Often considered as a violent and uncultivated period, the Middle Ages are very far, when one is interested in them more closely, of these clichés. A time when taste was very important, and which already sought in meals, beyond the simple restorative function, the notion of pleasure. But gastronomy was still a distant concept, and customs very different. If the art of the table and the arrangement of the dishes already existed, this privilege was reserved for the aristocracy and the bourgeoisie. A time when inequalities were also (and already?) On the plate!
Dominated by power relations, control by religion and a well-defined social class hierarchy, medieval society viewed food in a very different way from today. Their qualities and nutritional virtues were considered based on natural elements. Everything that came close to heaven, and therefore to God, was particularly sought after. In contrast, anything under the earth was considered rude. Paris was not known in the 14th century for the quality of its dishes. The most populous city in the medieval West, its streets were mostly a dirty, foul-smelling cesspool. The taste was reserved for palaces and mansions, when the people did not yet have the luxury of thinking of feasting the taste buds. His priority was to find in food sufficient strength and energy to carry out daily toil.
Bread and eggs
Regardless of social class, bread was the basis of all meals. But inequalities even existed in this area. The bourgeois ate only wheat bread – which is the same soft wheat we use today for bread – which offered a beautiful, quality white bread. The more modest Parisian was content with barley bread or a mixture of wheat and rye. This was rubbed on meat or vegetables, then dipped in broth, milk or even meat juice.
Among the bourgeois, the use of bread was very different! Cut into thick slices, it served as a plate. The meat was placed on it, which soaked it with juice and softened it when it was stale. Once the meat was done, we ate this delicious piece of gravy bread. All with the fingers and a knife, since the fork will not be used until the 16th century.
The egg was also part of all meals. A simple dish that could be eaten as is, or used in sauces, terrines and soups.
Meat and vegetables
For the reasons explained above, which gave food close to heaven a higher quality, carrots were very rarely included in quality dishes, and were only consumed by the poorest population. Like garlic, onion, leeks or even turnips, which a bourgeois would have found insulting on his table. On the other hand, fruits, sometimes candied in honey, were very common on fine tables, as were cereals and almonds, from stems and trees that rise in the air.
On the meat side, and for the same reasons, birds were particularly popular. Spit-roasted or stewed beef or mutton are also consumed, while veal is known to be the most delicate meat. On the most beautiful tables are served in addition to game birds, deer, roe deer, heron, swan or peacock.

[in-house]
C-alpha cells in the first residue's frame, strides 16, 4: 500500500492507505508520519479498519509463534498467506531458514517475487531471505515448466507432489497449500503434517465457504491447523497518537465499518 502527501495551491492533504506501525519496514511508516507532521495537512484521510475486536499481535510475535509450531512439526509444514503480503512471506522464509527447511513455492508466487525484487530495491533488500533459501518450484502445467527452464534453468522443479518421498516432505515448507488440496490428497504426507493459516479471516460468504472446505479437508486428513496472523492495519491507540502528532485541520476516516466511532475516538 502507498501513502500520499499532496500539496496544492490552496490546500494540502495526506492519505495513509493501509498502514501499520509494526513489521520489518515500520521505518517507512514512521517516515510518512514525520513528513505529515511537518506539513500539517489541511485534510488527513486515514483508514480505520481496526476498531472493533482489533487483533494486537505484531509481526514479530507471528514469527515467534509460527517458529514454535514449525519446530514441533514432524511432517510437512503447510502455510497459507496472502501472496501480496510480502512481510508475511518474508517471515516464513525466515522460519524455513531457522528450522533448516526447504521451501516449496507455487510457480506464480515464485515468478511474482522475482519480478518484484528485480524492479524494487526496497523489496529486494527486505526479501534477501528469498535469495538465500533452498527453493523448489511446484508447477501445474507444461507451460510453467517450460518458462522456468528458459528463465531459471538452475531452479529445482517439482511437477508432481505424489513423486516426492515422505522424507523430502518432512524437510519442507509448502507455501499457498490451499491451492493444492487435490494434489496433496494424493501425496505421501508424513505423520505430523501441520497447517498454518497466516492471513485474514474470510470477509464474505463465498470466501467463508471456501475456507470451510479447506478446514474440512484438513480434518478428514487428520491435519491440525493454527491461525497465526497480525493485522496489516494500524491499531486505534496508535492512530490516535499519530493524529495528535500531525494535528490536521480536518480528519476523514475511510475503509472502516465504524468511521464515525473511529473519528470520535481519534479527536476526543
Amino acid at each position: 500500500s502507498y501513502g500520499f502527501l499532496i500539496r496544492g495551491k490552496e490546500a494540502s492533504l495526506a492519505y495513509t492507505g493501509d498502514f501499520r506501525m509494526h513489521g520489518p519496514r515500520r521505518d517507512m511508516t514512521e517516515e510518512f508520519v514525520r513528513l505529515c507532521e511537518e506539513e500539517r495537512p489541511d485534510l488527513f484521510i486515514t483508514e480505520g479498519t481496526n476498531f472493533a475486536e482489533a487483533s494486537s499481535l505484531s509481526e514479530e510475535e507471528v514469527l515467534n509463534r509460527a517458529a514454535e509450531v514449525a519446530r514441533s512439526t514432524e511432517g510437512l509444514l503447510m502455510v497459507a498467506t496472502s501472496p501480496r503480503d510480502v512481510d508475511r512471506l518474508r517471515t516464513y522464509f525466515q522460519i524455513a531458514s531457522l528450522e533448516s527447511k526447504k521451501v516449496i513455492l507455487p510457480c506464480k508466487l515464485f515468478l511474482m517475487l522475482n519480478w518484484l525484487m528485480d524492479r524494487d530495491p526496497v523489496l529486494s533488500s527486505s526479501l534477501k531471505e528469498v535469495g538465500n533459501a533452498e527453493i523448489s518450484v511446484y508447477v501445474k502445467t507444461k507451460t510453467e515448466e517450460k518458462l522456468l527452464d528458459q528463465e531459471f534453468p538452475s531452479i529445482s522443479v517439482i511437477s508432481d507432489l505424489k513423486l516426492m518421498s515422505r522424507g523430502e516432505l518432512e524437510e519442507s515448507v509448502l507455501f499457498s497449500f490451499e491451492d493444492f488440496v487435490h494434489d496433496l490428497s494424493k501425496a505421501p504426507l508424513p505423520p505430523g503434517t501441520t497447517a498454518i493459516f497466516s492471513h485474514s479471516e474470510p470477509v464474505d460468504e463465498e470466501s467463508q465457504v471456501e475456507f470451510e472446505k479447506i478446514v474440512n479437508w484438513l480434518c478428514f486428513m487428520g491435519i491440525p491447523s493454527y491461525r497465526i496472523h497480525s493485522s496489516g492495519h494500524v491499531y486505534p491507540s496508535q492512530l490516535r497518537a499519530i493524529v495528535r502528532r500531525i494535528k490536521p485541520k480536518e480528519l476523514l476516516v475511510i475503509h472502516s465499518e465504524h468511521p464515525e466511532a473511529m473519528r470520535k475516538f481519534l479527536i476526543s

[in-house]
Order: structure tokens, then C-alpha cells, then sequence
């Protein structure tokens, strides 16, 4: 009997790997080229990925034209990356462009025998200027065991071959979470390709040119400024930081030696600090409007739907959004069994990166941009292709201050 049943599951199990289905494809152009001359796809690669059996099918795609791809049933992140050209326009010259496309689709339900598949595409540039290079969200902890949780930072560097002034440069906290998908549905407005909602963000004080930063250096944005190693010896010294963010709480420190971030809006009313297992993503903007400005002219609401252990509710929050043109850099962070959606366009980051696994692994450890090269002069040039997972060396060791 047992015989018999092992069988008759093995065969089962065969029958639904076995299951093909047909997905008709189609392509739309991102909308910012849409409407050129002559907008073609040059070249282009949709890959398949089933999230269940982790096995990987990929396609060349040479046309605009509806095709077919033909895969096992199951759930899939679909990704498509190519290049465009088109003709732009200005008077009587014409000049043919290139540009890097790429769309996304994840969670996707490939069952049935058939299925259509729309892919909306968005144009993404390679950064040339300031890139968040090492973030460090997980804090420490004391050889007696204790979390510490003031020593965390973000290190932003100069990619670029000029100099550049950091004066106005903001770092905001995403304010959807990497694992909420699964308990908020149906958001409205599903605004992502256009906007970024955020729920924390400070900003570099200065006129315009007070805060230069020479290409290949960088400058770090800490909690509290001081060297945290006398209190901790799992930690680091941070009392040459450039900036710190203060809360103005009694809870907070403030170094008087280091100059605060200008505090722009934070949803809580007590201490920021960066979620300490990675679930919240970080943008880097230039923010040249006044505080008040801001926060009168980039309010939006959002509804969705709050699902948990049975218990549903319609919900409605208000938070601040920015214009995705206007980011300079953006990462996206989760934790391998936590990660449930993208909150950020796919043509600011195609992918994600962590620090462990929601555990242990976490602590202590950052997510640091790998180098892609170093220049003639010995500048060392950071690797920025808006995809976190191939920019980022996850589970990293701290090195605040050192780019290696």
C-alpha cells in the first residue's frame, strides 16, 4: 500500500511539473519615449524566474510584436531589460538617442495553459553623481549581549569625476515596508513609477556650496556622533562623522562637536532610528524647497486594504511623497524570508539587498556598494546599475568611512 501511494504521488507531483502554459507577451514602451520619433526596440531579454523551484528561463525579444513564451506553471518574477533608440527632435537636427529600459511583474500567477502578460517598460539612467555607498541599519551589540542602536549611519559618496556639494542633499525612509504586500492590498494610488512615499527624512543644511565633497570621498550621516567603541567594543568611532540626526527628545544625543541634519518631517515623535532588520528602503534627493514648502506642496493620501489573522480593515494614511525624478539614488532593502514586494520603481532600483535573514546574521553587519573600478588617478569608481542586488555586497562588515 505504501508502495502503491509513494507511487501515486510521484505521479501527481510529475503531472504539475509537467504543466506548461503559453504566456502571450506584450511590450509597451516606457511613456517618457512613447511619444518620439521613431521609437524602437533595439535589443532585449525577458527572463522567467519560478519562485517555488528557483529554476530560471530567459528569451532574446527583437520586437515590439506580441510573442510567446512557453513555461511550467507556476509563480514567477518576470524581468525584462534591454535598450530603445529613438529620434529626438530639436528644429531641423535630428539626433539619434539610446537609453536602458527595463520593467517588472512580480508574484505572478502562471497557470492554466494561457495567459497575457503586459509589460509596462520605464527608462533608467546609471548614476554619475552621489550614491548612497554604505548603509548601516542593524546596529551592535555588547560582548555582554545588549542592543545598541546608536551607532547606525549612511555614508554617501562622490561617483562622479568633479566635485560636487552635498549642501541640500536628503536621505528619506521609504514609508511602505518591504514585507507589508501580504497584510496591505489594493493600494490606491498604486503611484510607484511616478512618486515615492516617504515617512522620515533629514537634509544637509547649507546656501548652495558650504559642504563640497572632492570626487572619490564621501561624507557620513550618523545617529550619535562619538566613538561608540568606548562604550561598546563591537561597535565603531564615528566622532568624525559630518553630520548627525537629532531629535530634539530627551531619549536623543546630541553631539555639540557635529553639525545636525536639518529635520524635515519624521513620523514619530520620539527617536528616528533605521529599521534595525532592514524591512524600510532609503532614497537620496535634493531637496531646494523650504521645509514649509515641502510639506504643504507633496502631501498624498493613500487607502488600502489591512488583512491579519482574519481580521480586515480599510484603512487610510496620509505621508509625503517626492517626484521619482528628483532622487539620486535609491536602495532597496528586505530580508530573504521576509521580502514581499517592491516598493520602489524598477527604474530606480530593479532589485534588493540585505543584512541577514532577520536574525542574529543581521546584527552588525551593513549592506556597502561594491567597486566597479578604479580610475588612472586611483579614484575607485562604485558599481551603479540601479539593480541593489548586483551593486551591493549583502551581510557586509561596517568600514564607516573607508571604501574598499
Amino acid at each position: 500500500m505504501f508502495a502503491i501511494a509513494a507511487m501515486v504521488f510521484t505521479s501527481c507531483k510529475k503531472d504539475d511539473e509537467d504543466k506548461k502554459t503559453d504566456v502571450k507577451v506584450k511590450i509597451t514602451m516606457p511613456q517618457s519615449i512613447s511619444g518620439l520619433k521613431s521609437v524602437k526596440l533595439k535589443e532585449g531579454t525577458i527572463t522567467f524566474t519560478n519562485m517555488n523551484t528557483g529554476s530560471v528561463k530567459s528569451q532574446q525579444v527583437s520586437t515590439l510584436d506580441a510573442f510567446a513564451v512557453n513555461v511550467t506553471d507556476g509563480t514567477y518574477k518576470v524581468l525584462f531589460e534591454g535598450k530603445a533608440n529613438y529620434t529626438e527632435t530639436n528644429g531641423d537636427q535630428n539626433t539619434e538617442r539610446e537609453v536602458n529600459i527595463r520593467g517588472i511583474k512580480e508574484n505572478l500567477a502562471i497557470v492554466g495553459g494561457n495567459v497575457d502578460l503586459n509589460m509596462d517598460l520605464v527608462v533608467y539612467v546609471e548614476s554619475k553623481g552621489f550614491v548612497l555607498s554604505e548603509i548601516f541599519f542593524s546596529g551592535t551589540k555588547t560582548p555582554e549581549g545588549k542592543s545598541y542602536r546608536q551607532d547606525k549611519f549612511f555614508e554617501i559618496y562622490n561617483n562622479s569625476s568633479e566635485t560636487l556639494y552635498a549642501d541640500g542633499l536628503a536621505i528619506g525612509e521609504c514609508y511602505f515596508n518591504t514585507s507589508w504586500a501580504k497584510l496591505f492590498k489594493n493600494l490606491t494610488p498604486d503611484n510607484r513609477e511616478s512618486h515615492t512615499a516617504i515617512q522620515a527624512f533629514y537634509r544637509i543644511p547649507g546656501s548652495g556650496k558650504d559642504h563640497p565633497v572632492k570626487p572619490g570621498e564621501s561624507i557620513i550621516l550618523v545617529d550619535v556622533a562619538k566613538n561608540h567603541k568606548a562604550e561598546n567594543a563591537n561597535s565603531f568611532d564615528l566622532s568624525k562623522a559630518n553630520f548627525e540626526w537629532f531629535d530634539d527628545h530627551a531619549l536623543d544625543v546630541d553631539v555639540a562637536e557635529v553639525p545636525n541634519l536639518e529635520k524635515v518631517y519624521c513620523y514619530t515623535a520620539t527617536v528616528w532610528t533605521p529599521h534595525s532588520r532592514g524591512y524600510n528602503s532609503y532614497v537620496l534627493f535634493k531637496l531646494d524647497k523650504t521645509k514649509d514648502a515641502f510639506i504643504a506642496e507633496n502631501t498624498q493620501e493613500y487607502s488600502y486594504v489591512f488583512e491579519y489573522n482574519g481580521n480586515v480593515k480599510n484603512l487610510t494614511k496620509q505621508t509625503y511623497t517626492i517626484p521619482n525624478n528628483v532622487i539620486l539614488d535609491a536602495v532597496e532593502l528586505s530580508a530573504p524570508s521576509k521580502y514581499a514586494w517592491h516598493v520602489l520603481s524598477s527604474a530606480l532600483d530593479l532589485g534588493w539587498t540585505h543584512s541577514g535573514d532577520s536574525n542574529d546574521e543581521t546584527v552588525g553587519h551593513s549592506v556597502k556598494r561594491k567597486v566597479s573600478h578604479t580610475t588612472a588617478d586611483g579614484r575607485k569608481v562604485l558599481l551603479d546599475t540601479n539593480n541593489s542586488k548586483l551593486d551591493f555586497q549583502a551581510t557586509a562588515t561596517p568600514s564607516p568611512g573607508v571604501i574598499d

Meat, on the other hand, was consumed very little by the poor, who needed their products (eggs, milk, wool) more than their flesh. Pork nevertheless held an important place in meals, and slices of bacon were often used to enrich bread or soup. Paris and its region offered many vegetables such as cabbage, the basis of all soups, lettuce, peas and beans, rich in energy and protein.
Note that the potato arrived much later (from the 16th century), like rice, and were therefore not consumed in Paris in the Middle Ages.
On lean days, meat disappeared from the plates in favor of fish. And those days were many! Depending on the number of religious festivals, tributes paid to the saints of the district or its corporation and counting every Friday, they could be more than 100 per year. The poor eat only smoked or salted herring, and the less poor can afford cuttlefish. The bourgeois appreciates mackerel, cod, eel, salmon or pike.
Le Mesnagier de Paris, a reference work on medieval French cuisine written in the 14th century, even gives some recipes for cold fish galantine, red mullet espimbèche, or oyster stew topped with cinnamon sauce, cloves, long pepper and saffron.
Lean days, supposed to celebrate abstinence and introspection, were not so lean with the medieval Parisian bourgeois!
Herbs and spices
Brought back by the Crusades, spices were used extensively. The dishes were systematically composed of sauce, broth or juice, embellished with herbs or spices. And the more there was, the better it was! But exotic spices were a luxury that the poorest could rarely afford. They were replaced by mustard, which grew everywhere, and which simply had to be ground at the grocer’s, parsley, thyme, sage or bay leaf, mixed with Verjus, an acid juice extracted from the grapes. not having matured.
The grocer also sold pepper, the most widely used spice, cloves, ginger, cinnamon, nutmeg, maniguette (or seed of paradise), from Africa, as well as the very precious saffron.
What about drinking ?
Wine, above all, and a lot. Between 2 and 3 liters per day and per person. Île-de-France was a very important wine-growing region, and the wine of Chaillot, Argenteuil or Suresnes had a very good reputation. Unlike those from Vitry, Montreuil, Vanves or Clamart, which the poor would buy in pots from the tavern keeper. If beer, cervoise enriched with hops, is already known in medieval Paris, it is consumed very little.